Probably the most relaxed event in terms of dress code, and it is all in the entrance here.  Take the bus, tube or arrive by taxi, but be prepared to queue at the gates so arrive as early as you can.  Essentially, you are here to look at the flowers and gardens, and not on a fashion parade, so understated investment dressing is the key here:  depending on the weather go for light suits or dresses and jackets, and do remember a lot of walking is involved, so wear comfortable shoes.  If you are attending the private view then cocktail dress of course, but the men can get by all day in a crisp blazer and chinos with well-polished loafers.

Polo
Don’t, whatever you do, dress down.  Polo is probably the most high-profile of the season’s events, and attracts not only an international crowd but also seems to be a magnet for the celebrity crowd, from jet setting movie star to B-lister wannabee.  If the weather is good, team a pretty summer dress with the highest Jimmy Choos, or wear a chic trouser suit.  The latest designer sunglasses are a must-have – but do make sure that if you are invited into the Royal tea tent, you remove them out of the glare!  Men can get by with a blazer and well pressed trousers – the more one imitates the well-dressed smooth good looks of George Clooney, the better!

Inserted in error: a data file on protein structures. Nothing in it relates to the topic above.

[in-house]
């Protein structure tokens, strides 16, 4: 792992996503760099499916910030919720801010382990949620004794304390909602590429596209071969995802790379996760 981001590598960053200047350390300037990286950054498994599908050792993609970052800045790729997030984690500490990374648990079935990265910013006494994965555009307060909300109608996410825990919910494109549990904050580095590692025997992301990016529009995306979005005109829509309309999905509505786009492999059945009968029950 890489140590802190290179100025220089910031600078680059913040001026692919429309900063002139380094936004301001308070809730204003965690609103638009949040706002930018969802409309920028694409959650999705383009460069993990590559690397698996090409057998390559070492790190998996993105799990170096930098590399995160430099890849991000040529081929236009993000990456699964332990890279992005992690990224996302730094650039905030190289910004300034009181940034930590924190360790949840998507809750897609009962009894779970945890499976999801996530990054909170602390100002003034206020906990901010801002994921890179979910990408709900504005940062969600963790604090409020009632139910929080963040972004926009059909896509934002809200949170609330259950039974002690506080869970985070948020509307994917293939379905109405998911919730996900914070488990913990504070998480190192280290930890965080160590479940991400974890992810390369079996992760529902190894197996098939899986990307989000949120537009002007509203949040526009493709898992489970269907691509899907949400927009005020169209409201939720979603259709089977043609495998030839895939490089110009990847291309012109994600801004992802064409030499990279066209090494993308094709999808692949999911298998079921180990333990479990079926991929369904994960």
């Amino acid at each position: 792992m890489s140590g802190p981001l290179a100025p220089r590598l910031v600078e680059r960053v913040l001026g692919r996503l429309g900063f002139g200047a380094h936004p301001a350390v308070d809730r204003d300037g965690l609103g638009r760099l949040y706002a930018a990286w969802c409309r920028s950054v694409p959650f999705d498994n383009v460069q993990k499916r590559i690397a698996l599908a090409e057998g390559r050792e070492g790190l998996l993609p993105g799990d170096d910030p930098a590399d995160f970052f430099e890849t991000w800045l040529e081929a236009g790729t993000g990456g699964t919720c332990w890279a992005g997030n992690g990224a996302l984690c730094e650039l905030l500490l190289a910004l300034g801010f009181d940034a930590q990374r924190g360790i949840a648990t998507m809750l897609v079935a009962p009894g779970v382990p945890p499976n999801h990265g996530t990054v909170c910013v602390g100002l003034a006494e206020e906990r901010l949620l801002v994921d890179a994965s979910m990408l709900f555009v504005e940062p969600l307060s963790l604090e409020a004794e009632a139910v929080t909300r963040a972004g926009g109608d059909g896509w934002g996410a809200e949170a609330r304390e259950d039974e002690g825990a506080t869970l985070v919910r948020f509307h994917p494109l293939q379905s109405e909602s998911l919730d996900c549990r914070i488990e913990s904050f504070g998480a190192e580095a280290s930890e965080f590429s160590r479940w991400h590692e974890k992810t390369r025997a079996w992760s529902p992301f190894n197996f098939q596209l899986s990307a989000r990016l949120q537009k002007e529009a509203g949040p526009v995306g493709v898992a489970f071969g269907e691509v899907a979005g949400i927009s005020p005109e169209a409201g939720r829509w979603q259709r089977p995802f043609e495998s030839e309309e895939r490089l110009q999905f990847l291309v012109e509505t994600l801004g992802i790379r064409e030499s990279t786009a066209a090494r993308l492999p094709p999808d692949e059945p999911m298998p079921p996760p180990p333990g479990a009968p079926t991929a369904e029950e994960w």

Royal Ascot
416_ascot_royal_416x300Morning suits and top hats are de-rigeur, as of course are the most fabulous hats.  Trousers for ladies are now permitted, but skirts must not be far above the knee, and if you are hoping to enter the Royal Enclosure you will need to apply for a sponsored badge many months in advance, with a reference from a member of the Royal Enclosure.  Top hats should always be black silk, and morning suits can be grey or black – my own preference is grey.  Ladies Day is the traditional one to ‘be seen’, when even the more conservative hat-wearer can really push the boat out.  A word of caution though:  if you are not used to wearing a hat, practice putting it on and off and wearing it around the house several times before the big day, and learn to relax – otherwise you will have severe neck strain and a bad headache before you go near the champagne!

Cowes